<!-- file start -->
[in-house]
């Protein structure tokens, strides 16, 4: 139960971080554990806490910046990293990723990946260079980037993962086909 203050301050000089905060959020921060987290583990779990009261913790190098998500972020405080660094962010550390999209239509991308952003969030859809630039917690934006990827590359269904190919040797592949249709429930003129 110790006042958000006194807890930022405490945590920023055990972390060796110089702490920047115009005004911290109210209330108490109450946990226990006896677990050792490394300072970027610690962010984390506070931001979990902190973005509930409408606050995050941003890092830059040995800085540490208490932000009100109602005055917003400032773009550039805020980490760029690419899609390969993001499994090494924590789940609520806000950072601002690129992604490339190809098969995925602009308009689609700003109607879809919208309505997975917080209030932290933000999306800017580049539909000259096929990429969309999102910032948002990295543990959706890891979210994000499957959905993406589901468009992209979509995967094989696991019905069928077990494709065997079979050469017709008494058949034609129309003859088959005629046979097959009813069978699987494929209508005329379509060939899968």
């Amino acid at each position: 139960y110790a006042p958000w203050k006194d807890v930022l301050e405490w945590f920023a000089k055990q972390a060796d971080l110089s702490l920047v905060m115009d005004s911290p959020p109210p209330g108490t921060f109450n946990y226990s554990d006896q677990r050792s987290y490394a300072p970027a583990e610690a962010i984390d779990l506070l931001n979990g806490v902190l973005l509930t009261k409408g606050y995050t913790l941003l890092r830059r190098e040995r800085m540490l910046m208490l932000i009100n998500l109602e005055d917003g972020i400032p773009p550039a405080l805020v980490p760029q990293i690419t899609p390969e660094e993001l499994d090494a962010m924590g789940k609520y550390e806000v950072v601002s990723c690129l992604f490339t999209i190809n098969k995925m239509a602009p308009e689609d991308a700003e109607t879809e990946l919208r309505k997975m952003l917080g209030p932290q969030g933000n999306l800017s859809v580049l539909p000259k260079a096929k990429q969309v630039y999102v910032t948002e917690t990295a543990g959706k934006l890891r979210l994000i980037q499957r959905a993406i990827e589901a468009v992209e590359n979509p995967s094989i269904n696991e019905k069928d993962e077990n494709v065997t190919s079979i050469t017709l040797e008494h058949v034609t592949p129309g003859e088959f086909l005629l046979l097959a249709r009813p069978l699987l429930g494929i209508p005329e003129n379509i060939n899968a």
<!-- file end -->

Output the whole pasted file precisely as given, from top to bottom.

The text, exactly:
[in-house]
């Protein structure tokens, strides 16, 4: 139960971080554990806490910046990293990723990946260079980037993962086909 203050301050000089905060959020921060987290583990779990009261913790190098998500972020405080660094962010550390999209239509991308952003969030859809630039917690934006990827590359269904190919040797592949249709429930003129 110790006042958000006194807890930022405490945590920023055990972390060796110089702490920047115009005004911290109210209330108490109450946990226990006896677990050792490394300072970027610690962010984390506070931001979990902190973005509930409408606050995050941003890092830059040995800085540490208490932000009100109602005055917003400032773009550039805020980490760029690419899609390969993001499994090494924590789940609520806000950072601002690129992604490339190809098969995925602009308009689609700003109607879809919208309505997975917080209030932290933000999306800017580049539909000259096929990429969309999102910032948002990295543990959706890891979210994000499957959905993406589901468009992209979509995967094989696991019905069928077990494709065997079979050469017709008494058949034609129309003859088959005629046979097959009813069978699987494929209508005329379509060939899968």
């Amino acid at each position: 139960y110790a006042p958000w203050k006194d807890v930022l301050e405490w945590f920023a000089k055990q972390a060796d971080l110089s702490l920047v905060m115009d005004s911290p959020p109210p209330g108490t921060f109450n946990y226990s554990d006896q677990r050792s987290y490394a300072p970027a583990e610690a962010i984390d779990l506070l931001n979990g806490v902190l973005l509930t009261k409408g606050y995050t913790l941003l890092r830059r190098e040995r800085m540490l910046m208490l932000i009100n998500l109602e005055d917003g972020i400032p773009p550039a405080l805020v980490p760029q990293i690419t899609p390969e660094e993001l499994d090494a962010m924590g789940k609520y550390e806000v950072v601002s990723c690129l992604f490339t999209i190809n098969k995925m239509a602009p308009e689609d991308a700003e109607t879809e990946l919208r309505k997975m952003l917080g209030p932290q969030g933000n999306l800017s859809v580049l539909p000259k260079a096929k990429q969309v630039y999102v910032t948002e917690t990295a543990g959706k934006l890891r979210l994000i980037q499957r959905a993406i990827e589901a468009v992209e590359n979509p995967s094989i269904n696991e019905k069928d993962e077990n494709v065997t190919s079979i050469t017709l040797e008494h058949v034609t592949p129309g003859e088959f086909l005629l046979l097959a249709r009813p069978l699987l429930g494929i209508p005329e003129n379509i060939n899968a």